Comfy shoes and thick socks are a must, as well as an extra charger for your phone, a warm hat and gloves. Sunglasses can be a lifesaver in the winter because let’s face it – snow is beautiful, sure, but it can also be blindingly white and seriously affect your vision.

Treating your truck like your home on the road can help with the fatigue of the long haul, so make sure to equip yourself with the creature comforts – a coffee pot, microwave/toaster oven and maybe an electric blanket can go a long way. A grooming kit will keep you looking fresh between distant stops.

Finally, try and follow all safety suggestions, such as keeping a reflective safety vest, CB radio, and first aid kit handy.

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Best Places for Truckers to Get Thanksgiving Dinner

Ah, Thanksgiving is finally here, and the wait is over! We finally get to enjoy the famous Thanksgiving dinner. The US Poultry and Egg Association estimated that some 46 million turkeys are eaten around Thanksgiving, and according to the Agricultural Marketing Resource Center we consume around 80 million pounds of cranberries. The National Grocers Association estimated that 214 million pounds of potatoes and 50 million pounds of sweet potatoes are bought from US supermarkets for the Thanksgiving feast.

Let’s be honest – we wouldn’t have Thanksgiving as we know it if we didn’t have our fellow truckers. They are responsible for distributing all the delicious Thanksgiving food to markets and restaurants, so it only seemed fair to, kind of, return the favor.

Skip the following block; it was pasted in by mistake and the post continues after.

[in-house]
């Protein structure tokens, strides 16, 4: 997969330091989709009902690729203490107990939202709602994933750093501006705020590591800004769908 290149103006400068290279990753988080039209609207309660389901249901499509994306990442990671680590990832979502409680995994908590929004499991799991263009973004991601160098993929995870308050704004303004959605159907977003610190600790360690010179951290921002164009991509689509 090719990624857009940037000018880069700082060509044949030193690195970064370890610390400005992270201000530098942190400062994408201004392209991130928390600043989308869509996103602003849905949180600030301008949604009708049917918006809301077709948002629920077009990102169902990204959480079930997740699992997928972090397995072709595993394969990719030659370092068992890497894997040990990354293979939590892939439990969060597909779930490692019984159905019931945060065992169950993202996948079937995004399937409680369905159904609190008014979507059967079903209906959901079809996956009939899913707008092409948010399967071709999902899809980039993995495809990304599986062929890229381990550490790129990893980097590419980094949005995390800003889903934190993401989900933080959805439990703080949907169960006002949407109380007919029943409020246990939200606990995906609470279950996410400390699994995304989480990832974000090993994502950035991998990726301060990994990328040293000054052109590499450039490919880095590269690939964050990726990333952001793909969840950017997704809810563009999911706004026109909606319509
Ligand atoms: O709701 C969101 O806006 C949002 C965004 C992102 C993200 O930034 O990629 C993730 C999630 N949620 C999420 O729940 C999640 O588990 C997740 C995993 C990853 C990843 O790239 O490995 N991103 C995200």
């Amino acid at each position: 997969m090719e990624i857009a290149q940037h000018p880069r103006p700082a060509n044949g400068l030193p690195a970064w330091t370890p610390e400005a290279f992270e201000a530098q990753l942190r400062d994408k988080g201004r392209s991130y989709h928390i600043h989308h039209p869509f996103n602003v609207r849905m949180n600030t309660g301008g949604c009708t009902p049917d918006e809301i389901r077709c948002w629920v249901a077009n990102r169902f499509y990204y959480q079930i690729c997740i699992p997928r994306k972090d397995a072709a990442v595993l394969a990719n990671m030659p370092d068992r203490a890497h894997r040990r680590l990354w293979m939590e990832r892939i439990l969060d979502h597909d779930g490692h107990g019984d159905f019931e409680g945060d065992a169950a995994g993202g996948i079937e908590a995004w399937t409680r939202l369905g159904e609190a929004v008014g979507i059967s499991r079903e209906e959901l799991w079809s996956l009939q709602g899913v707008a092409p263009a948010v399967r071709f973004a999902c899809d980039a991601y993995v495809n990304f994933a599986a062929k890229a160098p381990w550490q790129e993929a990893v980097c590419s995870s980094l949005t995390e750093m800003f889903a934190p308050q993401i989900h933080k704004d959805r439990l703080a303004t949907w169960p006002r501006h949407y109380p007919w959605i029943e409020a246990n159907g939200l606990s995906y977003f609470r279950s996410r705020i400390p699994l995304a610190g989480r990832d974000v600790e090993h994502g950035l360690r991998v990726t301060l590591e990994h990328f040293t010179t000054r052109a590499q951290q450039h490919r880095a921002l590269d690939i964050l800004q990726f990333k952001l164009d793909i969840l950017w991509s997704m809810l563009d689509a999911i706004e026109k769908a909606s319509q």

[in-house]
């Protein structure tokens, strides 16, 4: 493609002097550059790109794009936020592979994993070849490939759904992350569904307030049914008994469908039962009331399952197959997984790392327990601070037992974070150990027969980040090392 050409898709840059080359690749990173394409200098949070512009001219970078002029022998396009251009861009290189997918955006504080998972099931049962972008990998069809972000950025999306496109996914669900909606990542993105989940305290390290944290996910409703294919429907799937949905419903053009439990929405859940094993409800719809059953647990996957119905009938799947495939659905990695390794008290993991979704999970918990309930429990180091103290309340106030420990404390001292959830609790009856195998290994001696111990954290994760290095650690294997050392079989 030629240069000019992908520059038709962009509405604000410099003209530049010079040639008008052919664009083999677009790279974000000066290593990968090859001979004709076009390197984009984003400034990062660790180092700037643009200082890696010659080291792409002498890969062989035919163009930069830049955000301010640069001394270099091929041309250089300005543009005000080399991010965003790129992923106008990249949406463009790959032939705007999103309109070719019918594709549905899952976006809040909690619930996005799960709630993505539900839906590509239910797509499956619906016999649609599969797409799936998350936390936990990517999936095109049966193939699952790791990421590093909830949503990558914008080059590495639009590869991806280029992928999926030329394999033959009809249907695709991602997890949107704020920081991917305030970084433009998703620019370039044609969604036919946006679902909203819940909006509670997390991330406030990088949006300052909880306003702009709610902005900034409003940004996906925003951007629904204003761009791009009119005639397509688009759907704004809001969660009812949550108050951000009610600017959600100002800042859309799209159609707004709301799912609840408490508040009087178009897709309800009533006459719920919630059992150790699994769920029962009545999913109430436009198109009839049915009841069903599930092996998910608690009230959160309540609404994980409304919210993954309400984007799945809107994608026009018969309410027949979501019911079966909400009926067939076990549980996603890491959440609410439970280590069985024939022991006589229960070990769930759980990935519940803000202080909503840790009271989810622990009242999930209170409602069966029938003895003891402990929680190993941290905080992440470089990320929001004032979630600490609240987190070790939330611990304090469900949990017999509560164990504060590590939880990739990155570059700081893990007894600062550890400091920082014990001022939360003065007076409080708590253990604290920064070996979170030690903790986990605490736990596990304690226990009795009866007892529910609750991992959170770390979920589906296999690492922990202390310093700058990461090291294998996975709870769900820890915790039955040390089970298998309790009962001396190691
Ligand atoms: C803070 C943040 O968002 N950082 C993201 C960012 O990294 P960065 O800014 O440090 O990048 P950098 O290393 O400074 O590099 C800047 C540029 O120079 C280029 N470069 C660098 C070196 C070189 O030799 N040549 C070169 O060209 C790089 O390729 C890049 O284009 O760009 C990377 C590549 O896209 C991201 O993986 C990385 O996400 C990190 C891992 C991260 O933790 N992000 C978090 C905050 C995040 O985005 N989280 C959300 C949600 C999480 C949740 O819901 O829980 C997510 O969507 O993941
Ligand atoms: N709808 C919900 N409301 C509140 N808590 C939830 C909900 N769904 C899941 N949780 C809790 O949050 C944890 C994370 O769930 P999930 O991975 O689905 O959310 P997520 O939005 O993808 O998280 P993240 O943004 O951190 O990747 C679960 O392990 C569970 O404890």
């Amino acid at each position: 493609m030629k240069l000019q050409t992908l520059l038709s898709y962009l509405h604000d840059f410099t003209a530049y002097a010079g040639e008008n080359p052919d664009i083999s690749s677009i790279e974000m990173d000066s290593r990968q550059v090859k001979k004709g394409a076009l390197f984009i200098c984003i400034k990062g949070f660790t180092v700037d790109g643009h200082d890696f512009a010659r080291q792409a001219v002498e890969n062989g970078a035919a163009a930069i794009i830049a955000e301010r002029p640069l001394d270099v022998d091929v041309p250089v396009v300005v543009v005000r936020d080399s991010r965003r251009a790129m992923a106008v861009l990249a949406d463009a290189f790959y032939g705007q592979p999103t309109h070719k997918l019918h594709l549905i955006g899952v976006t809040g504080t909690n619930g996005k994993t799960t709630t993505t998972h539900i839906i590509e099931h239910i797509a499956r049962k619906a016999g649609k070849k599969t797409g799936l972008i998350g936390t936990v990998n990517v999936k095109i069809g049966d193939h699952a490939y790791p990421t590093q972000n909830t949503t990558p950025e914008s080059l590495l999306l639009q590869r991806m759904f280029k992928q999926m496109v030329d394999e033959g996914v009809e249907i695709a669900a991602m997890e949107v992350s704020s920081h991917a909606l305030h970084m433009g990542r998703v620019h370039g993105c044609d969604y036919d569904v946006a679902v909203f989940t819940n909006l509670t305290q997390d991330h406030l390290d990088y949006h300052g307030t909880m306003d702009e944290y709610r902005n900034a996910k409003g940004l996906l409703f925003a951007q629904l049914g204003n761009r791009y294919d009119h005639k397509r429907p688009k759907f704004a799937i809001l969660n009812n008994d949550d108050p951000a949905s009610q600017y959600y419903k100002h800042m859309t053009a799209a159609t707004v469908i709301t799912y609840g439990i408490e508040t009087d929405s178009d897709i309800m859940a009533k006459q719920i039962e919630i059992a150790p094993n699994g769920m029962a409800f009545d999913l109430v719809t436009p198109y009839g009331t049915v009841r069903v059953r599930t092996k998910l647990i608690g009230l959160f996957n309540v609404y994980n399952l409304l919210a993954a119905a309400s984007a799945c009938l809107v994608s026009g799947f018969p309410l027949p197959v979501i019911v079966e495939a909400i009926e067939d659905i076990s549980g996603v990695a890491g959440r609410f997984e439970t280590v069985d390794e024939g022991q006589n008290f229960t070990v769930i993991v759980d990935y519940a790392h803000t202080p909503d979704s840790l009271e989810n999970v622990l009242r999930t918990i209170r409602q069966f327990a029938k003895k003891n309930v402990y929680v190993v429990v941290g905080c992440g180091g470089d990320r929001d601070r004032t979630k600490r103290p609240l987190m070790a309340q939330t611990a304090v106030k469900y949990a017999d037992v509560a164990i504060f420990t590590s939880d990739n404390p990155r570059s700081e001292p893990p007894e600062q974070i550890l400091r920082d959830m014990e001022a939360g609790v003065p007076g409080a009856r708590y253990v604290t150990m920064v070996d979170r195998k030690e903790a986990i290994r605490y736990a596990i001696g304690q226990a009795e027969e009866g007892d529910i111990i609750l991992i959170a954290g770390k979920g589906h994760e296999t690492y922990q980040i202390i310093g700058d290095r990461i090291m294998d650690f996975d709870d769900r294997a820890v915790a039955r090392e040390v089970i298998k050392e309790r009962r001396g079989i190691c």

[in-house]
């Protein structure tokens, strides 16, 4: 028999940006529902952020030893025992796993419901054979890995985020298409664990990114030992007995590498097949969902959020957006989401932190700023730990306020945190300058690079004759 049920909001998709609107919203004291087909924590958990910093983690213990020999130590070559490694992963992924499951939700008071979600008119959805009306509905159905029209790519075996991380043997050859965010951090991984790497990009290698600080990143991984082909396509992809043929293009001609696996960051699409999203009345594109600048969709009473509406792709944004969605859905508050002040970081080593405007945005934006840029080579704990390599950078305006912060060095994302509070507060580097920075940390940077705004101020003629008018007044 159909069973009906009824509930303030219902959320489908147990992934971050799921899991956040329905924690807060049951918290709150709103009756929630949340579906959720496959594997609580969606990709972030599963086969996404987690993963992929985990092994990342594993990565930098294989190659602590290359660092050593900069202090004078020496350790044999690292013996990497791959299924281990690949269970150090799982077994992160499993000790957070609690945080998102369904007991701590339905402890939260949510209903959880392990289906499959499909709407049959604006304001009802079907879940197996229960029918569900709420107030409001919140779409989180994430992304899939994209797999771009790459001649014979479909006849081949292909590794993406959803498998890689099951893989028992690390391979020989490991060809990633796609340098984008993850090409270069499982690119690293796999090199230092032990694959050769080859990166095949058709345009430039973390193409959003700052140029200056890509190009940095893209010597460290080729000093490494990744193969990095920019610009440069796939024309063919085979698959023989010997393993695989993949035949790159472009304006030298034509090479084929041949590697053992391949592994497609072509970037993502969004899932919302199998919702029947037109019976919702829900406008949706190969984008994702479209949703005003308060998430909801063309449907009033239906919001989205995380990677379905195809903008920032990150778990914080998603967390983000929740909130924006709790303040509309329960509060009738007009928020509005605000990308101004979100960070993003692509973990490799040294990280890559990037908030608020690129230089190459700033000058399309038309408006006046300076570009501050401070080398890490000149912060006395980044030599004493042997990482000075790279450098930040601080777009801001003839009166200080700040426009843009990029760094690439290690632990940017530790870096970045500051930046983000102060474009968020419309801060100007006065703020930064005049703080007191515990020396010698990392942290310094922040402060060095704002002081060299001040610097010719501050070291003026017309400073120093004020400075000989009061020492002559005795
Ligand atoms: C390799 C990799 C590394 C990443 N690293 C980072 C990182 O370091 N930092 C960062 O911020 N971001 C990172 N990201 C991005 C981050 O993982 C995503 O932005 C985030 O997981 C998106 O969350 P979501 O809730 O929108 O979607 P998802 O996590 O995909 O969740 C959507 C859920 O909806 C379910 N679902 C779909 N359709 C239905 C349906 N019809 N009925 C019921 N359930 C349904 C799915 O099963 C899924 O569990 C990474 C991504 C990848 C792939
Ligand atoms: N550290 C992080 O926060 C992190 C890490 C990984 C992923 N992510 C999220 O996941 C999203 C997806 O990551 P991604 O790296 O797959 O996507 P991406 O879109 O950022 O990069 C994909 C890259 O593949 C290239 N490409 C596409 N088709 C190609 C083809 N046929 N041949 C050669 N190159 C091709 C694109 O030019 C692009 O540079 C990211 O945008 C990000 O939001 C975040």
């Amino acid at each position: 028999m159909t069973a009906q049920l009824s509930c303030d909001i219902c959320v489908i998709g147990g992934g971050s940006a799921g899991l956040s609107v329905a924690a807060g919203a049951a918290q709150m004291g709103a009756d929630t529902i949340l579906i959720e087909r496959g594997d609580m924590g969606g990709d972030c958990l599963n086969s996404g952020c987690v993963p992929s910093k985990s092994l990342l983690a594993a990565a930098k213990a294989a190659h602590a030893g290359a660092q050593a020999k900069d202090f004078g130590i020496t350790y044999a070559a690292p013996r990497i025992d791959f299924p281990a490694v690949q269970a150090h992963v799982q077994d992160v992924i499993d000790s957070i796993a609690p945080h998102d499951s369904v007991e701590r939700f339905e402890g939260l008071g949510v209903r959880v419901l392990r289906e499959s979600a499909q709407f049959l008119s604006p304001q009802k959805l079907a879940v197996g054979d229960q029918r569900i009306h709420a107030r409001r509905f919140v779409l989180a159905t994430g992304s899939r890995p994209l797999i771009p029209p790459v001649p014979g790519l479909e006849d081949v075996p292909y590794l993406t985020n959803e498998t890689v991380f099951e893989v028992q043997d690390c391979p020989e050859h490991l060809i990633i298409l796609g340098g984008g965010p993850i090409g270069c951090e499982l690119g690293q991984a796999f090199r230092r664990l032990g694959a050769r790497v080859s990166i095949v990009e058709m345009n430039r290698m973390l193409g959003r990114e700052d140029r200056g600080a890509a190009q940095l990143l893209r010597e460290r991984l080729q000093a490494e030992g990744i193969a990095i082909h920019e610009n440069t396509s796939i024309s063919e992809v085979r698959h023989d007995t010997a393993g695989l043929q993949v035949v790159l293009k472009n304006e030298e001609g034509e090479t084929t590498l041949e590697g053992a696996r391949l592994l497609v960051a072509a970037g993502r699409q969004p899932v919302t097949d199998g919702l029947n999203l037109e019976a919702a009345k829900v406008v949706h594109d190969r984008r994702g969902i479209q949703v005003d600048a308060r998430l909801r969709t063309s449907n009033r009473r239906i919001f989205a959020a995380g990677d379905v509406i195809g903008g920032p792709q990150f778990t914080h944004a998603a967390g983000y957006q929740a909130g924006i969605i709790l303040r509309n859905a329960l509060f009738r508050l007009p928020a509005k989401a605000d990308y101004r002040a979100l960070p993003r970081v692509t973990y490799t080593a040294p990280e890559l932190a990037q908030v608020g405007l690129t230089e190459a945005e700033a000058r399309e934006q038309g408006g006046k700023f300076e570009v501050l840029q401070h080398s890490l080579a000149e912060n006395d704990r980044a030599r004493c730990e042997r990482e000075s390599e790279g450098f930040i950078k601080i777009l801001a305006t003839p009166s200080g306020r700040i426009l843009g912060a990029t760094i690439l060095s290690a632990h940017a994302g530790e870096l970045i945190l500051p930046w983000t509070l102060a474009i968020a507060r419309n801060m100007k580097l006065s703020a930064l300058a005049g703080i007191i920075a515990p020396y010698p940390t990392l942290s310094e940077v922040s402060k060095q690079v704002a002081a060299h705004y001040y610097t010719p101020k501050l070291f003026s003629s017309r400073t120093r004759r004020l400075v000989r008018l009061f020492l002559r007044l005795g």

For those who will be on the road on Thanksgiving, we wanted to find the best places they can get a turkey dinner all over the U.S. Whether you feel like trying something new, eating in, or getting takeaway, you’ll definitely enjoy these delicious, festive dinners.

The Boise Stage Stop

In the true spirit of giving, The Boise Stage Stop in Idaho will be continuing its tradition of providing a free Thanksgiving dinner to truckers who will be spending the holiday on the road. This year will be the 13th year this, now famous, the truck stop will be giving away delicious turkey dinners.

All you need to qualify for the delicious, free dinner is a valid CDL license and there will be a plate with your name on it. Besides the festive, home-cooked dinner, a trucker will get a chance to win prizes during the driver appreciation event.

Located off Interstate 84 at Exit 71 in Boise (right here), the Boise Stage Stop was founded in 1891 and is one of the oldest businesses in Idaho.

Johnson’s Corner

For those who will be passing through Colorado during Thanksgiving, Johnson’s Corner might be just the ticket. It’s located just north of Denver, here.